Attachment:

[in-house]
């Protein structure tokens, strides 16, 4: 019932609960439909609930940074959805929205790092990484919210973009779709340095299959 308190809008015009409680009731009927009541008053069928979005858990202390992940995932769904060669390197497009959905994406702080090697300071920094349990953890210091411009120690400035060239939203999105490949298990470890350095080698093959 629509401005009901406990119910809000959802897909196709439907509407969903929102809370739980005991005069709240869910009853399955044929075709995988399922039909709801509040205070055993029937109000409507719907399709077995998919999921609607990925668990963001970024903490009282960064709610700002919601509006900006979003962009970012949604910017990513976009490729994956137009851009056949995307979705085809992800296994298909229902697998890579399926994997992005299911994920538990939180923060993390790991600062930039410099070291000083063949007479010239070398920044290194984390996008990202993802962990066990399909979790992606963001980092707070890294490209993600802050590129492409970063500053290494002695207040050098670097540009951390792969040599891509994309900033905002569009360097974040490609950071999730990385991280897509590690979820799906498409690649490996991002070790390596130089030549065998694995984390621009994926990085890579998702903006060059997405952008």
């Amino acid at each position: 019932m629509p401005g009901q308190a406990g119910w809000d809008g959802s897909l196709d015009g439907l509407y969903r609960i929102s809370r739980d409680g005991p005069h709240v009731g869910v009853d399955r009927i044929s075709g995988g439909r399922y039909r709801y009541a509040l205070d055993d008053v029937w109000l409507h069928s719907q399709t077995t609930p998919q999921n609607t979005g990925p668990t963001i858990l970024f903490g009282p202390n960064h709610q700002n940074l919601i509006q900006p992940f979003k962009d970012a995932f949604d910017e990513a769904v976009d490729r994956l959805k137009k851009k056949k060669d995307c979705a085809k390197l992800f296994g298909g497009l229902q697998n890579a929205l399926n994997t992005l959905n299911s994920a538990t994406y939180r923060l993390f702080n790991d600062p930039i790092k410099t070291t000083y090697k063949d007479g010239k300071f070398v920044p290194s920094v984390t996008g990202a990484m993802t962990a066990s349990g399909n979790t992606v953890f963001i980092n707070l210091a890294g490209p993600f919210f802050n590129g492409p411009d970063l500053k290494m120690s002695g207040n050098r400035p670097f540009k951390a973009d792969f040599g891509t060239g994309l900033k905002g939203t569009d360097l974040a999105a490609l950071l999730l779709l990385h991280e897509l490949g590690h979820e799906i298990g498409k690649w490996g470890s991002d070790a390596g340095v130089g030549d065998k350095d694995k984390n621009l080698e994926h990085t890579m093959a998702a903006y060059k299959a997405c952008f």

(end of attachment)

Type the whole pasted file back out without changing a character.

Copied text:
[in-house]
């Protein structure tokens, strides 16, 4: 019932609960439909609930940074959805929205790092990484919210973009779709340095299959 308190809008015009409680009731009927009541008053069928979005858990202390992940995932769904060669390197497009959905994406702080090697300071920094349990953890210091411009120690400035060239939203999105490949298990470890350095080698093959 629509401005009901406990119910809000959802897909196709439907509407969903929102809370739980005991005069709240869910009853399955044929075709995988399922039909709801509040205070055993029937109000409507719907399709077995998919999921609607990925668990963001970024903490009282960064709610700002919601509006900006979003962009970012949604910017990513976009490729994956137009851009056949995307979705085809992800296994298909229902697998890579399926994997992005299911994920538990939180923060993390790991600062930039410099070291000083063949007479010239070398920044290194984390996008990202993802962990066990399909979790992606963001980092707070890294490209993600802050590129492409970063500053290494002695207040050098670097540009951390792969040599891509994309900033905002569009360097974040490609950071999730990385991280897509590690979820799906498409690649490996991002070790390596130089030549065998694995984390621009994926990085890579998702903006060059997405952008």
């Amino acid at each position: 019932m629509p401005g009901q308190a406990g119910w809000d809008g959802s897909l196709d015009g439907l509407y969903r609960i929102s809370r739980d409680g005991p005069h709240v009731g869910v009853d399955r009927i044929s075709g995988g439909r399922y039909r709801y009541a509040l205070d055993d008053v029937w109000l409507h069928s719907q399709t077995t609930p998919q999921n609607t979005g990925p668990t963001i858990l970024f903490g009282p202390n960064h709610q700002n940074l919601i509006q900006p992940f979003k962009d970012a995932f949604d910017e990513a769904v976009d490729r994956l959805k137009k851009k056949k060669d995307c979705a085809k390197l992800f296994g298909g497009l229902q697998n890579a929205l399926n994997t992005l959905n299911s994920a538990t994406y939180r923060l993390f702080n790991d600062p930039i790092k410099t070291t000083y090697k063949d007479g010239k300071f070398v920044p290194s920094v984390t996008g990202a990484m993802t962990a066990s349990g399909n979790t992606v953890f963001i980092n707070l210091a890294g490209p993600f919210f802050n590129g492409p411009d970063l500053k290494m120690s002695g207040n050098r400035p670097f540009k951390a973009d792969f040599g891509t060239g994309l900033k905002g939203t569009d360097l974040a999105a490609l950071l999730l779709l990385h991280e897509l490949g590690h979820e799906i298990g498409k690649w490996g470890s991002d070790a390596g340095v130089g030549d065998k350095d694995k984390n621009l080698e994926h990085t890579m093959a998702a903006y060059k299959a997405c952008f």